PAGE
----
A massive power surge blew out $20,000 worth of electrical appliances at Rachel McKee's home - and she's desperate to solve the mystery of who is responsible.
Trees were down and her street in Raumati South on the Kapiti Coast was under water after last week's storm when someone showed up with a generator on the back of a truck to help with the cleanup.
Soon afterwards, a huge power surge blew out her spa pool, heat pump, washing machine, garage door opener, hot water system, all the kitchen lights, wi-fi, stereo and portable phone - together worth about $20,000.
An electrician told the McKees a "voltage spike" had caused damage to the circuit boards of all their devices. A washing machine mechanic said he had never seen worse damage from a surge, and it must have been huge.
That was last Friday, and since then the couple and their neighbours around Rainbow Court have been trying to find out who caused all the damage.
At first, they thought lines company Electra might be to blame, but it insists it did not use any generators in the area.
However, chief executive John Yeoman said lines "arcing" together on the high-voltage line close to Rainbow Court could possibly have caused a surge.
Kapiti Coast District Council used generators in the area to keep storm and wastewater pumps going, after trees fell on powerlines nearby. However, it has denied its work could have caused a power surge.
"We have done this countless times without causing problems," council spokesman Roger Foley said yesterday.
"The generators were only linked to our pumps and could not have caused damage to electrical appliances."
McKee is not the only one looking for answers as to who or what caused the surge.
"My insurers are very interested to find out," she said.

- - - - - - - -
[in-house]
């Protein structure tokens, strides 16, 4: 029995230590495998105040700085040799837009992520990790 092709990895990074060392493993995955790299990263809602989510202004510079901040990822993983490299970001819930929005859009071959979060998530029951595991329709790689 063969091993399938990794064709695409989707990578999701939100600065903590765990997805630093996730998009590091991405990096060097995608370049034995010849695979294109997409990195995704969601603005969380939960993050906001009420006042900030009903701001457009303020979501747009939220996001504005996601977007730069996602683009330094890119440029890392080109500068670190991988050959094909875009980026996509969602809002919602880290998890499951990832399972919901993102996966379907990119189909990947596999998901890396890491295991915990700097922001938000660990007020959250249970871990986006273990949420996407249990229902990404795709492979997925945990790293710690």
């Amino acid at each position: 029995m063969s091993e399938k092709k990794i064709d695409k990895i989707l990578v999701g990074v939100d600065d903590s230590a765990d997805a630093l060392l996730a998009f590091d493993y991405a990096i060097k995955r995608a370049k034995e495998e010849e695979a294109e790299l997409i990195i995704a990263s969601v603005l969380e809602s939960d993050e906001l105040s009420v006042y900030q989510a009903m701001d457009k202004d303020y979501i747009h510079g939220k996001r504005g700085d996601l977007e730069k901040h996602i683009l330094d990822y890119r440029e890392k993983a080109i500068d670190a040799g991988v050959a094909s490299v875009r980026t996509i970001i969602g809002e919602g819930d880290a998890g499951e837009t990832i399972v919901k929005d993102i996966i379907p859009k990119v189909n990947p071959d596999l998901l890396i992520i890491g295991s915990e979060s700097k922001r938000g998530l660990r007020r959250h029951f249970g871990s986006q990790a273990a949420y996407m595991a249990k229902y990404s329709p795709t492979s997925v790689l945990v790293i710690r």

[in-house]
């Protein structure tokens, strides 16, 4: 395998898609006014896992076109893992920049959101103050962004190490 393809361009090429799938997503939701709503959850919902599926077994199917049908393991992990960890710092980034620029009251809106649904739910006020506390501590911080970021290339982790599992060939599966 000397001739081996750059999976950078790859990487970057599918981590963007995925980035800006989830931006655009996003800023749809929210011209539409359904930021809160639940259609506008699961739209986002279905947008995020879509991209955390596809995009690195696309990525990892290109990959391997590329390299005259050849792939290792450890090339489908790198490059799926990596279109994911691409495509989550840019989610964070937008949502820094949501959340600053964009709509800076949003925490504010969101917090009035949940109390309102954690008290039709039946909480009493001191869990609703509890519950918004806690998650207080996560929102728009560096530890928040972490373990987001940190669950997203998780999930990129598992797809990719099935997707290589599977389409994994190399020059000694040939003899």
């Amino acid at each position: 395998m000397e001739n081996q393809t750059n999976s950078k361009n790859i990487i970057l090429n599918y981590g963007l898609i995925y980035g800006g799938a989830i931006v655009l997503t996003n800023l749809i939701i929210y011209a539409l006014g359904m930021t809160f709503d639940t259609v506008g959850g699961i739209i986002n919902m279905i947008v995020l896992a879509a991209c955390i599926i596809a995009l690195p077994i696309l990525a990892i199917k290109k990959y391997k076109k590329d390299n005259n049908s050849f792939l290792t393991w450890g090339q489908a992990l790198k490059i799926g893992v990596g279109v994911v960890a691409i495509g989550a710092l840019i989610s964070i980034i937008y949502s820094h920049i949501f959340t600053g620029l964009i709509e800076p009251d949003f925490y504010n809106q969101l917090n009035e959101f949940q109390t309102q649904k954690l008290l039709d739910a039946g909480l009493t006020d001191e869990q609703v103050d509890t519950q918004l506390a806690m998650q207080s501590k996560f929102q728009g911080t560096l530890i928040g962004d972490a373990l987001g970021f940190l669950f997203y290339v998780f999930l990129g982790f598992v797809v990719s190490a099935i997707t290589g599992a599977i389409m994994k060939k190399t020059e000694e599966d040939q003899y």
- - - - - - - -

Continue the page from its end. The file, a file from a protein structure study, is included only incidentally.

The cul-de-sac flooded frequently, and was under water on the morning after the storm, she said. The power was on, albeit at reduced output.
"The lights were very dim, it takes half an hour to boil a jug, that sort of thing."
The generator that arrived early on Friday was seen by several people in the street. Glenda Robb, whose house also suffered damage in the surge, said: "It looked like a very big box on the back of the truck - it arrived about eight in the morning."
Shortly after it arrived, McKee said, her husband went to open the garage - and the door's electric motor blew up.
Robb said many of the residents would have to pay excesses on their insurance claims.
"I have different things covered by my home and contents policies. I will probably have to pay two lots of excess."
Meanwhile, at least 200 people remain without power in the Wellington region after extensive damage to the city's electricity supply during the storm.
Lines company Wellington Electricity has called in crews from Tauranga, Hastings, Marlborough, Hamilton, Thames and Whangarei to help with repairs.
Many of the homes that have yet to be reconnected have suffered damage to their individual connection lines to the mains.
The company plans to have everyone reconnected by tomorrow, although that could depend on whether the residents are at home.
Spokesman Drew Douglas said customers needed to be at home to allow electrical safety tests if the internal wiring had been damaged, or if their mains switchboard was inside the house.
"We need customers in attendance during relivening to be able to turn off the main switch, as we do not know what appliances have been left on."
The Paekakariki Hill Road closed to through traffic again yesterday for several hours after a mud slip to the north of its summit. The road was reopened only on Thursday after being closed for a week.
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